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Danny Kaopuiki's

Kama`aina Profile

May 2007

Welcome to Owyhee Country.....
the State of

Welcome to Owyhee Country.....the State of Idaho! OWYHEE is the written name that Captain James Cook, among others, used for the natives of the Sandwich Islands and it is the name that was used for the Hawaiian fur trappers who worked the rivers and lakes of the then Idaho Territory in the early 1800’s. Not much is known about those early Hawaiian trappers except that in 1818, a Donald McKenzie led a party of about a hundred men (32 of them were “Owyhees”) to the confluence of the Snake, Walla Walla and Columbia Rivers in Idaho to establish a fur trading center. Three of the Owyhees (Hawaiians) left the main group to scout the area and they never returned. Their remains were found later and it is believed that they were killed by the Indians in that area. On December 31, 1863, the Idaho Territorial Legislature paid homage to these Hawaiian visitors by creating the first County in Idaho and naming it Owyhee County. Idaho also has Lake Owyhee, the Owyhee River, the Owyhee Mountains and the famous century old Owyhee Plaza Hotel in downtown Boise! I was invited to attend the Boise State University’s (BSU) Hui O Aloha Luau in Boise, Idaho on April 21, 2007 where I had a chance to meet some of today’s Hawaiians of Owyhee Country, my Profile guests this month.....


Alva Eaterling's Hula Halau of Owyhee who performed at the Boise State U Hui Aloha Luau


Alva Kehaulani Easterling was born and raised in the Kaneohe area. Her Hawaiian Chinese parents (Dad Gomer Lee and her Mom Alva Liu) were from Honolulu. Both were professional musicians who had a group called “Hula Maidens” and young Alva Kehaulani began dancing professionally when she was 12 years old. Alva has lived in Boise since 1989 and is leader/teacher of the dancers of the Hula Halau of Owyhee who performed so gracefully at the BSU Luau!

Cynthia Toyama Budell is a Kalihi/Farrington gal whose husband Paul Budell was Sports Director for the University of Hawaii (via Honolulu radio station KHNL) for over 10 years in the 1990’s. Professionally, Cynthia has a job with a marketing firm in Boise but in her spare time she works closely with the BSU Hui O Aloha club. She was a mistress of ceremonies at the BSU Luau. Cynthia, Paul and daughters Natalie Noelani and Malinda Sanae have lived in the Boise area for twelve years and say that while there isn’t a huge group of Hawaiian Islanders in the area, the ones there are a very closely knit group.

Jim Morse and his wife Maria are Hawaiians who now live in Mountain Home, Idaho. Jim retired after a career in the US Air Force. He recounts how he and his wife were devastated when they first came to Idaho for an assignment to Mountain Home Air Force Base because, after hours of driving, they kept looking for the “mountains” and never saw any (Mountain Home AFB is in the middle of a dry, desert like terrain). They disliked the area so much that Jim volunteered to go anywhere else to get out of there. Jim says he and Maria and their family now love the quiet, friendly, low cost of living Mountain Home lifestyle and wouldn’t think of living anywhere else.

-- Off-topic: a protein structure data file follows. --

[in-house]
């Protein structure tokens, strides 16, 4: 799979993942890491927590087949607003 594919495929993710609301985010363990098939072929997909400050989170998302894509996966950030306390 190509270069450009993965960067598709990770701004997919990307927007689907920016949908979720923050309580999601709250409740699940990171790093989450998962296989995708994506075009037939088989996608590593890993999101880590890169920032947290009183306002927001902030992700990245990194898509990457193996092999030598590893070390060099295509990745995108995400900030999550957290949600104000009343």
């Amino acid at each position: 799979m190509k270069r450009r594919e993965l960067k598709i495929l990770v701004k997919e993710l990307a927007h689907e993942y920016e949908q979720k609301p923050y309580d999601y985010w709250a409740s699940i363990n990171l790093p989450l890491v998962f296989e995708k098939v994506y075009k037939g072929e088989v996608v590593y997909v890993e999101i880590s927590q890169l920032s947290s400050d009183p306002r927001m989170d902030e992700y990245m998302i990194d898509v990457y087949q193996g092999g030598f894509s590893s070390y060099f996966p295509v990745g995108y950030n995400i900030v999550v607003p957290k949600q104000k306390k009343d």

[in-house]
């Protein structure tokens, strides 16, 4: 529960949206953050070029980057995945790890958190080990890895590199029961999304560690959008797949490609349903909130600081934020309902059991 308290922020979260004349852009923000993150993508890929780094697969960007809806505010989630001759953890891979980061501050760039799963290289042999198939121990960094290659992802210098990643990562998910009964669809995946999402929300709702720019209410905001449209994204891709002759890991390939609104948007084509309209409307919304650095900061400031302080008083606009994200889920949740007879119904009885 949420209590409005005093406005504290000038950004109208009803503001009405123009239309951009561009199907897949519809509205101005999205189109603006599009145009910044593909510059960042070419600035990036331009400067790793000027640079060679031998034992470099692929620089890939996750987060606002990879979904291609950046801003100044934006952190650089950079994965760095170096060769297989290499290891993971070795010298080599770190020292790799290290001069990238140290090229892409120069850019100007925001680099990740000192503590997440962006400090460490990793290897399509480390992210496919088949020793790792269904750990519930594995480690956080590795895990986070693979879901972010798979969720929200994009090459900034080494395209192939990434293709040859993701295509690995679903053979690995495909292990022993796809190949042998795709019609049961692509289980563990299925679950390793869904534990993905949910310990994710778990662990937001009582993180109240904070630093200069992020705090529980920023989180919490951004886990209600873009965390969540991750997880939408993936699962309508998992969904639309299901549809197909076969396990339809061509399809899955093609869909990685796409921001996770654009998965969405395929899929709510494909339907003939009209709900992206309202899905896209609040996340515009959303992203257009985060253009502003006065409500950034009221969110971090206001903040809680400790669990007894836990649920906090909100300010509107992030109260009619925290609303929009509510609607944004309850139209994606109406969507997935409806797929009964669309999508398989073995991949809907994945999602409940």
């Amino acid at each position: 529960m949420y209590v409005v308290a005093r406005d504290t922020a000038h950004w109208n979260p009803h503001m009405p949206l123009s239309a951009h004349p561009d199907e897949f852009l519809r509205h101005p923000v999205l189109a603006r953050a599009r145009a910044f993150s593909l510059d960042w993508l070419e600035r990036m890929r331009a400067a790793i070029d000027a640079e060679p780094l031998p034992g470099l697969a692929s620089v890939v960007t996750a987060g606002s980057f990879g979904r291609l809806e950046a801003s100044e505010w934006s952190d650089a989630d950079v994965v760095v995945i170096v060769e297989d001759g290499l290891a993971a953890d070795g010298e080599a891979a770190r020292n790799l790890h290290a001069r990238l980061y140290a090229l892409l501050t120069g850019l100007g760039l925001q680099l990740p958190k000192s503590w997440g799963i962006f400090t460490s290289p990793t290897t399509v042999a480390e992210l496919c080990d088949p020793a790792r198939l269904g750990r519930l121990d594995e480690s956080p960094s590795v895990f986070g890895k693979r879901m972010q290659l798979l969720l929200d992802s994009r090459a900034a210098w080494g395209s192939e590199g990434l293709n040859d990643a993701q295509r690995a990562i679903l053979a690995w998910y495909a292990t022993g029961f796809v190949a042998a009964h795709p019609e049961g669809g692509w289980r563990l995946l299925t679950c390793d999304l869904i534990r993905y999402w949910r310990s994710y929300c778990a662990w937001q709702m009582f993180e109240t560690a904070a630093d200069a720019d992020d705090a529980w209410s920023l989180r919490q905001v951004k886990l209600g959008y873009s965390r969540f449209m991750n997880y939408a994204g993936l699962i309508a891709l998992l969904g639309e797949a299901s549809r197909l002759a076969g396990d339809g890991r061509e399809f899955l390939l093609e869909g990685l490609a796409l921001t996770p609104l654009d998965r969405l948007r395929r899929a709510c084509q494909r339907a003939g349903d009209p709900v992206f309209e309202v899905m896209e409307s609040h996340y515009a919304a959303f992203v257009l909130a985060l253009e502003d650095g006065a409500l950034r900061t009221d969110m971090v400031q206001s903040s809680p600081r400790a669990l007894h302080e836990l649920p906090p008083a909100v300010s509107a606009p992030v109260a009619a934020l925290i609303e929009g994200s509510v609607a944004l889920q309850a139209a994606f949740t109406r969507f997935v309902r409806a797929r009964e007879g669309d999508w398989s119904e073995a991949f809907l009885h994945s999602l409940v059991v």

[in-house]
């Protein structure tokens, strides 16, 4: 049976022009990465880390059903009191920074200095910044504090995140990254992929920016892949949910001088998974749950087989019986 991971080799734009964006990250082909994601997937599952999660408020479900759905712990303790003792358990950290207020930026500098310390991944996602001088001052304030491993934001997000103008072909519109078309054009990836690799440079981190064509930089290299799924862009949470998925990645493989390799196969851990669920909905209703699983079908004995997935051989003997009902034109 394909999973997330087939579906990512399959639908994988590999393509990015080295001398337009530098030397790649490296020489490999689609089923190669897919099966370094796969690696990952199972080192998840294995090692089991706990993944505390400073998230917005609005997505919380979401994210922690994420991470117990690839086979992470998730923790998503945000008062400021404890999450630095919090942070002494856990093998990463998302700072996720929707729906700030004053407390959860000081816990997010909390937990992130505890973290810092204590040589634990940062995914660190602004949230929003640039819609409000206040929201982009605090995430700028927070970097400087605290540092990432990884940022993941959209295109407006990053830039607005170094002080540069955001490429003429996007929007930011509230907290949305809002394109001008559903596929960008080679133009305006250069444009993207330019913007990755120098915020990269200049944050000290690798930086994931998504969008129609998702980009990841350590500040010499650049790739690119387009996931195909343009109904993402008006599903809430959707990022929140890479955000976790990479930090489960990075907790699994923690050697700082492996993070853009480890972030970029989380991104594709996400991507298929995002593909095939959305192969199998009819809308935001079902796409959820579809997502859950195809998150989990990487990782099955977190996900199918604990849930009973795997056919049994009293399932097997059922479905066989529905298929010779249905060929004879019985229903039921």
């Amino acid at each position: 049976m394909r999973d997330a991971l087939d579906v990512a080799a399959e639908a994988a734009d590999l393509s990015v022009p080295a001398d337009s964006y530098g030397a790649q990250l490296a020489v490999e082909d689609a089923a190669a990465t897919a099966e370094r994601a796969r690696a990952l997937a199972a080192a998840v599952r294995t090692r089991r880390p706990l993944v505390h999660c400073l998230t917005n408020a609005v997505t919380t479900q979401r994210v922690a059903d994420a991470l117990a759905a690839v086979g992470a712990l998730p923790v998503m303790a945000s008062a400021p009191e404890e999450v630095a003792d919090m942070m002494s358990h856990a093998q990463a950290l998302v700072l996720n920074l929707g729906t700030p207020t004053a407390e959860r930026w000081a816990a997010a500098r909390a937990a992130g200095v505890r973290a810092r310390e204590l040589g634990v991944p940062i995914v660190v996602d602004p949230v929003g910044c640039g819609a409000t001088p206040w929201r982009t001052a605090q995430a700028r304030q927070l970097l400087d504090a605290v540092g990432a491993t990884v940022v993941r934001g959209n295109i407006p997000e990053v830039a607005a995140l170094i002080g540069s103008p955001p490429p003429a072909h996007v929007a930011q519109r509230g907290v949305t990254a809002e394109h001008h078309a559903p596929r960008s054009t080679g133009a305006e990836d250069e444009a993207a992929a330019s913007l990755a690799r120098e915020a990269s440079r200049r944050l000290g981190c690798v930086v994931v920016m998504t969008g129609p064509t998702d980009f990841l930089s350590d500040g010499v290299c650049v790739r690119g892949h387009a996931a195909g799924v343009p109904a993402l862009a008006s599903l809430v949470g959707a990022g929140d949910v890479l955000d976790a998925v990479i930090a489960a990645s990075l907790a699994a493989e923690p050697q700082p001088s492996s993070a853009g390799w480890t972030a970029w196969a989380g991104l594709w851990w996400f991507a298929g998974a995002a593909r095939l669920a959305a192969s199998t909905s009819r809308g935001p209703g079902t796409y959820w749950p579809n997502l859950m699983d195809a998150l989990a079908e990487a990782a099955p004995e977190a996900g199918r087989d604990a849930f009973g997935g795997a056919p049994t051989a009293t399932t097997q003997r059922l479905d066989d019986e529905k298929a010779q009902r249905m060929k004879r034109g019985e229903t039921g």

Malia Hall is a beautiful Portuguese/Hawaiian/German lady who grew up in Honolulu but has lived in the Boise area since 1989. Malia has her own professional “organizer” firm (she designs/organizes/reorganizes interior spaces for individuals or business agencies) which is doing well. Michelle Pualani Reyes moved from Lahaina to Boise five years ago and loves the Aloha spirit she has found in Boise. Michelle is now one of the featured hula dancers in the area. Leonard Chow went to college in Boise right after graduating from St Louis HS (’58) and Boise has been his home ever since. Leonard Chow’s son Norm Chow (formerly with national champion USC, now in the NFL)has gained national fame as a football coach.

Boise is second to none! I have attended hundreds of luaus and the 2007 Boise State University Hui O Aloha Luau is one of the best I’ve ever been to! While most college luaus rely on professionals as their main entertainment, BSU’s Luau was totally “home grown” and without doubt, the most culturally diverse I’ve been to! The BSU show had wholesegments (four or more dances each) featuring the Hawaiian, Maori, Tahitian, Samoan and Tonga cultures and it was so good, so authentic that it could easily and appropriately fit on the center stage at the Polynesian Cultural Center in Laie! The show opened with the excellent “Island Blend” foursome (Piko Johnson, leader/from Maui, Kaihilei and Keaulii Johnson and Rich Mansfield who all live in the Boise area now) accompanied by multi-talented BSU student Kapono Rawlins-Crivello (singer, guitarist, dancer, football player, a KS 2006 grad from Moloka`i). Kapono and Mik Lose (Low-say), a Tongan from Sacramento, CA (starting fullback for the nationally ranked BSU football team) were the key kane dancers in the show. Over fifty dancers from the Hula Halau of Owyhee, Hui O Aloha, Island Rhythms and the BSU football team performed at the luau. Kahuku’s Jannette Lowe (student activities coordinator on the BSU staff) and Hui O Aloha leader Florence Reupena-Clarke (a student from Pago Pago, American Samoa ) did a fantastic job organizing the luau! Florence said that there are only 25 full time members in the Hui O Aloha club but there were over a hundred “associates” (other BSU students/parents/friends/local area fans) who helped make the luau a huge success.

Our Hawaiian culture is alive and prospering in Owyhee Country!

Until next time, be kind to each other......me ke Aloha pumehana............Danny


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